Chris: Yeah. It seems worth talking a little bit more about that self-reflection piece. For a lot of people, if they just pose the question to themselves again, this oversimplified version of racism, am I a racist? They’re probably going to say no or they’re going to say no. I mean, I don’t know. I haven’t done anything racist lately. So what are some other ways that people could engage in self-reflection that really gets to the heart of participation or contribution to systems of oppression or systemic racism? Because I know, I mean, it’s with respect to the profession of academics, like it can feel like a huge time investment for people to take classes, spend lots of time thinking about these topics, even participating.

Chris: A while back in Richmond, there were study circles around racism and it was great. And they’re also, they’re a time commitment and some people maybe don’t even have that luxury on the surface anyway of how they spend their time. So what I don’t know, is it an unfair question to say, like how does someone start that process of self-reflection if they’re not feeling like there’s a tool or a resource out there for them to just sign up for?

Betsy: Well, I guess I would disagree. There are tools and there are resources. Just lately there’s a Google doc being sent around about anti-racist tools for white people. And I guess even prior to doing the self reflection, I think they’re important questions we can ask ourselves. And again, I don’t think the … it may not be the right question to ask, am I a racist, but perhaps ask, am I an anti-racist? Am I supporting anti-racist policies? Am I expressing anti-racist thoughts? And that’s Kendi’s book telling us to do that sort of mental exercise because I think that that can get for white people, it can get you past the hurdle of getting hung up on, oh, I’m racist, I’m a terrible person or people who don’t even want to engage in that line of thought and I think asking that question can do different types of work.

Betsy: I do think it’s important though to reflect on the harm that you’ve done to people of color unconsciously or overtly or otherwise. But again, I read this op-ed in the Washington Post by a man named Tre Johnson. And he says like don’t get caught up in the comfortability of like white book clubs talking about racism, because that space is a little too safe. I think it’s not going to challenge you to really think about the ways that you’ve consumed racist ideas. And so I guess if my answers sound like they’re meandering is because there’s no … a path is, excuse me, remarkably clear, but it’s really difficult for white people to take. Like it’s going to take some serious reflection and commitment and being really uncomfortable with yourself. But know that there’s another side to it. And that this work is, in my opinion, the most important work we can do.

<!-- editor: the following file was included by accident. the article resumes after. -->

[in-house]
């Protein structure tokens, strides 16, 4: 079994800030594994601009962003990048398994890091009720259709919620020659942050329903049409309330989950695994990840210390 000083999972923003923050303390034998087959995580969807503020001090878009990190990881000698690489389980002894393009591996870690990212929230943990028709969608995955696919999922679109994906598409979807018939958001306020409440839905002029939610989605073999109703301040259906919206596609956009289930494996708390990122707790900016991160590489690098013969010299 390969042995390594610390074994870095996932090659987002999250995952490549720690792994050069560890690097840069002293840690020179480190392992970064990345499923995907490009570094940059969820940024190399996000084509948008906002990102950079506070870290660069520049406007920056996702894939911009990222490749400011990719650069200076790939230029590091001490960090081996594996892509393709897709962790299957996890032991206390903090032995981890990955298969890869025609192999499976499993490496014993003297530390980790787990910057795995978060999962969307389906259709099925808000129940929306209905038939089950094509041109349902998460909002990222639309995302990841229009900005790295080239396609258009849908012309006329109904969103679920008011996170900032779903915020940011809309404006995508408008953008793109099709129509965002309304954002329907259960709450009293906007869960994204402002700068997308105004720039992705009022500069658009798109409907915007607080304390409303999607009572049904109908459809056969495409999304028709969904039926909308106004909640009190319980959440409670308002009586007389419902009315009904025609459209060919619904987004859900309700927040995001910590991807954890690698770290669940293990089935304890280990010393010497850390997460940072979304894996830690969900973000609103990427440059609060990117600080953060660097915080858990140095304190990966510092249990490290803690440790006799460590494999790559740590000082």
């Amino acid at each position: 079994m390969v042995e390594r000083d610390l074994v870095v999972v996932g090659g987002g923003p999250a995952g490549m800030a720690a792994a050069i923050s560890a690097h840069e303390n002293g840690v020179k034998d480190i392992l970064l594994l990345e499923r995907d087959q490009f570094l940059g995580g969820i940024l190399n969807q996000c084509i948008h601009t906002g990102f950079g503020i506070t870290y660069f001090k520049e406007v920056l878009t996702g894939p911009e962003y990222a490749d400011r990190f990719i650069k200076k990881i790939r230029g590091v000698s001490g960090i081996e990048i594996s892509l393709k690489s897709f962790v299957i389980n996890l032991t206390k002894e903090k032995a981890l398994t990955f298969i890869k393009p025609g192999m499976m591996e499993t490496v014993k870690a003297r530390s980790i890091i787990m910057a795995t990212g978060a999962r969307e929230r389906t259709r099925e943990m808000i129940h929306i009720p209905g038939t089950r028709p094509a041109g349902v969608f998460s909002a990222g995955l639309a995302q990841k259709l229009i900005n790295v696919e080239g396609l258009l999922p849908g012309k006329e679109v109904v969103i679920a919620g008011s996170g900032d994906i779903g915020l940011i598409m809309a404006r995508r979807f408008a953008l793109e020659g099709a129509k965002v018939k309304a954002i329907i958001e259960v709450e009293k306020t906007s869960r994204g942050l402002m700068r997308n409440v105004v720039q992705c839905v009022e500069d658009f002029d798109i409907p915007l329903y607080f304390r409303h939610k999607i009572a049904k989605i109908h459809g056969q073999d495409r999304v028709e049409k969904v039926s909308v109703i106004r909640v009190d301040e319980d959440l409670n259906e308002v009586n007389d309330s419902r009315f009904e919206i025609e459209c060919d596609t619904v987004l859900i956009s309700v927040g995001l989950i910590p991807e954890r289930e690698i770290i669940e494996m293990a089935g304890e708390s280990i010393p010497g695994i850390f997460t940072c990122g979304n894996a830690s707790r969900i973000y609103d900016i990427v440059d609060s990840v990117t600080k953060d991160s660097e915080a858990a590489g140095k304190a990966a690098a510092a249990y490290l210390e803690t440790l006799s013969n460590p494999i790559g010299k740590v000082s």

Chris: Yeah. I’m mindful too, we’re two white people having this conversation. And a lot of people, I think navigating these topics are trying to figure out like when, if and when it’s appropriate to ask for help from Black people, people of color in the work that we’re doing. And I wonder if you have guidance there in the study and the work that you’ve done. How do you know when you’re far enough along in committing to anti-racism that it’s time to reach out and go beyond that self-reflection or that like working within white privilege and our own whiteness to say whatever it is you might need to say like, “Hey, I want to be a part of something. I want to keep this conversation going.” Because there’s, I think people are worried or sensitive about like I don’t, again, I don’t want to make this the burden of Black people who are already working with so much around racism. So how do we know, or is there a way to know when that engagement should be expanded or increased?

Betsy: Yeah, that’s a tough one. I’ve seen just recently an Earlham alum published a piece online about all his white friends keep checking in with him in a way that they had never done before. So it takes like the murder of George Floyd for white people to check in. And he was wondering and he’s a Black male. And he was like, “What are their motivations? Like what do they want from me? Do they want me to tell them that they’re okay?” And so I think it’s really, really sensitive and my advice would be you can educate yourself on these topics or ask me and I’ll give you stuff to look at, conversations to have. And I think it’s after those important steps of self reflection, education, figuring out what racist policies are out there. Once you’re doing the work of anti-racism, you’re going to find those networks of, the interracial networks where you can have authentic conversations with people of color about race and racism.